By Nicosia Smith
A burden Jamaican immigrant complain to me in the laundromat recently about her vacationing husband.
While she is in the US trying to pay two mortgages, since September 1,2011 her husband is in Jamaica.
Although rent from tenants assist to pay the mortgage it is not enough.
This retiree said her social security and disability checks have to supplement the mortgage plus living expensive.
Lives apart seems to be a growing trend among Caribbean immigrants.
Both male and female are choosing for whatever reason to leave their partners and return to the Caribbean.
But what of their US families. Who pays the bills and maintain the mortgages.
After 27 years of marriage the woman told me she now “scorns” her husband. And he has become like a stranger .
This is not her husband’s first year-long vacation.
This was sad to hear. As if trying to make sense of it all she kept saying ‘it is not as if we are separated’.
I also got the impression that if the vacation resulted in income that came to the US, she would not mind his absence.
While in Jamaica the husband is apparently farming. An activity the wife claims is draining their finance.
She would like him to return to the US to his construction job.
Over the decades Caribbean immigrants have sent their children to grandparents and extended families in the region, or have left them there.
So it seems that some Caribbean immigrant wives and husbands are now following the path of their kids.
By Nicosia Smith
US unemployment rate is now 8.2% from over 9%.
But who is benefiting from the recovery.
The poorest of the poor has not seen a recovery. Instead they have seen cuts in education, social services and declining job opportunities.
This is especially true for the large immigrant population. Caribbean and other immigrants are working two or more jobs to survive and still can’t. For immigrants, it is the case of having two families to support. Your US family and family members, where you have immigrated from.
So it is even more of a struggle to pay bills or put food on the table.
The streets, of East New York, is a daily reminder to me of the struggles faced by nationals and immigrants alike.
It is the unkept children, ragged and expressionless, that often breaks my heart and reminds me of third world struggles.
Daily it seems, there is a closing gap between the third and the first world countries, and it is not for the better.
Case in point, the US is second to Romania for ‘relative child poverty’.
This upcoming election will be a test for Democratic President Barack Obama.
Because he will have to prove who has benefited from the recovery. A unenvyable task.
Sometimes it feels like a decade of dirt
A clearing seem distant and long
It’s like dark waters, not crystal clear
What to do?
Where to go?
Who to tell ?
It is never-ending, through dark corridors
A deep, deep hole smooth on the sides
But beyond the darkness, is light, because darkness is not infinite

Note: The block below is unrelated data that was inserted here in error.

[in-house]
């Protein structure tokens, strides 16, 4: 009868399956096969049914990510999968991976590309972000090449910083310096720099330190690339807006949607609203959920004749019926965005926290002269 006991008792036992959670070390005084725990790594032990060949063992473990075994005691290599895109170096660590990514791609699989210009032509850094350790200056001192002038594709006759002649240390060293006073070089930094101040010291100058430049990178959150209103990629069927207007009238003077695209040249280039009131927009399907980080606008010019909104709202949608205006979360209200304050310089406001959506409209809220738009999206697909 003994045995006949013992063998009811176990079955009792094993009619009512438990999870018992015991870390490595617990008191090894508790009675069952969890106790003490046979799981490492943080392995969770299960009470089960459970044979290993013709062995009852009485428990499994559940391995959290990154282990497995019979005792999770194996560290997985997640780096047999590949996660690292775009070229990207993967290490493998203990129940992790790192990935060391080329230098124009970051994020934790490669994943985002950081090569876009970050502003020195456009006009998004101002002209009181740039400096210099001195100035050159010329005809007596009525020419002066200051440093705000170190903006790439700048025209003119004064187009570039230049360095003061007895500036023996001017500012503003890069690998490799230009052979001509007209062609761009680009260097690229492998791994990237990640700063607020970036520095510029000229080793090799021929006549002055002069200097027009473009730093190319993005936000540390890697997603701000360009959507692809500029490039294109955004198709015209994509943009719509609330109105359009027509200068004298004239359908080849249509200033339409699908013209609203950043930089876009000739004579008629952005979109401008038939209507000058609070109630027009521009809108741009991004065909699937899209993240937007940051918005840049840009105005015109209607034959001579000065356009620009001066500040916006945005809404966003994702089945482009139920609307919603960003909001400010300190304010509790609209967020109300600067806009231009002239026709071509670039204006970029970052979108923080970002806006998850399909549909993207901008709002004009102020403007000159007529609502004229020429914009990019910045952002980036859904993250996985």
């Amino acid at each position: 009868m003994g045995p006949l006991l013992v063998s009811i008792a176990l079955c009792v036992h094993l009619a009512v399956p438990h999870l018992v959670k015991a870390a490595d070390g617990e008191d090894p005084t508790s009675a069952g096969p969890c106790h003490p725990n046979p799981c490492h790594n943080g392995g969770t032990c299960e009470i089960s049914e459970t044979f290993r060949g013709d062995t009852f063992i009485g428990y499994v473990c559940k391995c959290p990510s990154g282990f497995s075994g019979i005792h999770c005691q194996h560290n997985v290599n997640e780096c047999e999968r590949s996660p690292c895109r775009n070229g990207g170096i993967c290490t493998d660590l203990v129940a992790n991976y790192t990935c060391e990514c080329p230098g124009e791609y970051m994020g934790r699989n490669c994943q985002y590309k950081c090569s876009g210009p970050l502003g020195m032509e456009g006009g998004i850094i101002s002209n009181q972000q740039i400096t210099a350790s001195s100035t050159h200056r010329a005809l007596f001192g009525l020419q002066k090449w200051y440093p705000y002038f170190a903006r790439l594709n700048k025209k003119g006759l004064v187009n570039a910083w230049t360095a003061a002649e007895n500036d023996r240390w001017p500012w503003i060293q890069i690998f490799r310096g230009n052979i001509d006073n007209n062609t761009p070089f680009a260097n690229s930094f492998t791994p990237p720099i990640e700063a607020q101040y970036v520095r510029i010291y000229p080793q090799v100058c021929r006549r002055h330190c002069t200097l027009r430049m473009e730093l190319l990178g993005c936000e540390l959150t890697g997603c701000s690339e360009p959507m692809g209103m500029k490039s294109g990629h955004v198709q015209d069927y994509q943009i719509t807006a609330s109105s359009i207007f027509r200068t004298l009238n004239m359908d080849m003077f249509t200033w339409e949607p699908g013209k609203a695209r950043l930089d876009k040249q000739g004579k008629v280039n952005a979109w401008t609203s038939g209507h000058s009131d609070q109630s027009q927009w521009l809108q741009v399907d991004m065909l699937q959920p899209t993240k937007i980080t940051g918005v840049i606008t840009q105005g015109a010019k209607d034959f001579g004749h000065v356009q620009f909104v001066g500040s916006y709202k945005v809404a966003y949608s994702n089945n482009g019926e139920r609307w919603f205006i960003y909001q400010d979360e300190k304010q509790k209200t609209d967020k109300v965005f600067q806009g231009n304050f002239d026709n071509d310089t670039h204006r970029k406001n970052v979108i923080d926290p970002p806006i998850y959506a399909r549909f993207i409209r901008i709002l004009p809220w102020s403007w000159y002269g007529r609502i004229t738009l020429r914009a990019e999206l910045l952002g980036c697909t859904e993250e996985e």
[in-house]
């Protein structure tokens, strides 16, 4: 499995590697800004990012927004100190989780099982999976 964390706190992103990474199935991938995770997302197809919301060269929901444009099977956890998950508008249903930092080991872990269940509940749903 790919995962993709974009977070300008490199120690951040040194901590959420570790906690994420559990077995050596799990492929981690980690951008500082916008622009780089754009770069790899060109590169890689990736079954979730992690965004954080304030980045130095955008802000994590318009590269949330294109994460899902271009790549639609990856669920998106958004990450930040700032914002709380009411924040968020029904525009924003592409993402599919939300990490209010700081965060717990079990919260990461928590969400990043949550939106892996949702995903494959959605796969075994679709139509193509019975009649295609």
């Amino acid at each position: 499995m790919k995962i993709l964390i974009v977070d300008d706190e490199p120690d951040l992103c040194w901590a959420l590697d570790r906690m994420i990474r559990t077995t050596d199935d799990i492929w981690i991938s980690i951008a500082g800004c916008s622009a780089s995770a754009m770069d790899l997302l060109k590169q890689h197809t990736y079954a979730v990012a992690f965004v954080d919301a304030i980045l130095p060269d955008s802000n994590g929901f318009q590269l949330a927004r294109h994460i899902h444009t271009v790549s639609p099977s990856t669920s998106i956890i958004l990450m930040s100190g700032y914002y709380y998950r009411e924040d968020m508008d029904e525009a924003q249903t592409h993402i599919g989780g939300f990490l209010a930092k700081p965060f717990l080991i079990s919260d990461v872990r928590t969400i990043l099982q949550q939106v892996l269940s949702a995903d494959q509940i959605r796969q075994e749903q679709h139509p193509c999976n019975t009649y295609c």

(Photo courtesy of tilt.ft.com)
China is fast becoming a dominant power in Caribbean and African economies.
Take for example, simple infrastructures like schools, hospital, laboratories, roads and bridges. China’s money is taking the lead.
It is called partnership agreements.
But these agreements it seems benefit China’s policy of overtaking US and Europe in the Caribbean.
But will this partnership also see the importation of China’s other records.
Small economies like the Caribbean, will also find themselves, if not already, shifting policy more toward China’s liking.
The ability to shift power in the Caribbean currently belongs to the USA.
So what is wrong with China taking over?
Let us take a look.
The limited democracy we now have is likely to disappear, human rights, limited social and corporate responsibility and none or limited labour rights.
The region’s need for assistance will continue to mean that China’s money will be needed for decades to come. Except of course, Caribbean economies diversify and grow beyond tourism.
Usain Bolt (Photo courtesy of Getty Images/ESPN)
by Nicosia Smith
Caribbean Olympiads at London 2012 have more on their minds than medals.
The Olympics are known for its controversies over the years. Athletes are also known for campaigning for or against causes at international events.
This year Haitian jumper Samyr Laine wants money from Facebook’s Mark Zuckerberg.
It is good for the Caribbean to rake in gold, silver and bronze, but it is better to highlight what is happening in your country to the world.
For example, highlight corruption, greed and the fraud bringing down Caribbean countries.
This year Jamaica apparently has the largest contingent with 50 Olympiads, followed by Cuba. Limited funding, political infiltrations and poor management has hampered the growth of sports in the Caribbean.
Yes, you are probably saying which government will send athletes to speak out against them.
It has been done. Every year athletes seek asylum in the host countries. For some of the same reasons I have mentioned.
A revolution of change can be started through sports. What if Usain Bolt in the 100m, have a sigh on his vest saying stop corruption. It will surely get the world talking about corruption.
Here is to a start.